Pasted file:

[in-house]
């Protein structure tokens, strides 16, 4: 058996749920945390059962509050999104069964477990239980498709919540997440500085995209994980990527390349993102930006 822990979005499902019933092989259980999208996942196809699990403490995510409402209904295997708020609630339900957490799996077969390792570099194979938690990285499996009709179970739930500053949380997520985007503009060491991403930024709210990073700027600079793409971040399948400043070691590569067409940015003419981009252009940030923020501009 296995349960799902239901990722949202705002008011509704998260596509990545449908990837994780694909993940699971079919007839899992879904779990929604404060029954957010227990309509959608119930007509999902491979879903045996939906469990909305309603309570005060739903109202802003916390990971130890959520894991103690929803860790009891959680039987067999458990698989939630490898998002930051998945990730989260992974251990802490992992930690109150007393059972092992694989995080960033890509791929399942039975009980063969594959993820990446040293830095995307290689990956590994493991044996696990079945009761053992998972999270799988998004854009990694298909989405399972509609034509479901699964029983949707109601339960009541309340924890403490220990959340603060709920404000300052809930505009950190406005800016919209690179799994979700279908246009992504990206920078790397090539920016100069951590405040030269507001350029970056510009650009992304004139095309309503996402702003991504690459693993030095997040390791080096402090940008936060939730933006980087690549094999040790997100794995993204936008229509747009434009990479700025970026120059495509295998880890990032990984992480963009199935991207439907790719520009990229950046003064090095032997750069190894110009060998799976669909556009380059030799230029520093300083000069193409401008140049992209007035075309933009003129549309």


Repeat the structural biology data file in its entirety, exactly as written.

[in-house]
């Protein structure tokens, strides 16, 4: 058996749920945390059962509050999104069964477990239980498709919540997440500085995209994980990527390349993102930006 822990979005499902019933092989259980999208996942196809699990403490995510409402209904295997708020609630339900957490799996077969390792570099194979938690990285499996009709179970739930500053949380997520985007503009060491991403930024709210990073700027600079793409971040399948400043070691590569067409940015003419981009252009940030923020501009 296995349960799902239901990722949202705002008011509704998260596509990545449908990837994780694909993940699971079919007839899992879904779990929604404060029954957010227990309509959608119930007509999902491979879903045996939906469990909305309603309570005060739903109202802003916390990971130890959520894991103690929803860790009891959680039987067999458990698989939630490898998002930051998945990730989260992974251990802490992992930690109150007393059972092992694989995080960033890509791929399942039975009980063969594959993820990446040293830095995307290689990956590994493991044996696990079945009761053992998972999270799988998004854009990694298909989405399972509609034509479901699964029983949707109601339960009541309340924890403490220990959340603060709920404000300052809930505009950190406005800016919209690179799994979700279908246009992504990206920078790397090539920016100069951590405040030269507001350029970056510009650009992304004139095309309503996402702003991504690459693993030095997040390791080096402090940008936060939730933006980087690549094999040790997100794995993204936008229509747009434009990479700025970026120059495509295998880890990032990984992480963009199935991207439907790719520009990229950046003064090095032997750069190894110009060998799976669909556009380059030799230029520093300083000069193409401008140049992209007035075309933009003129549309």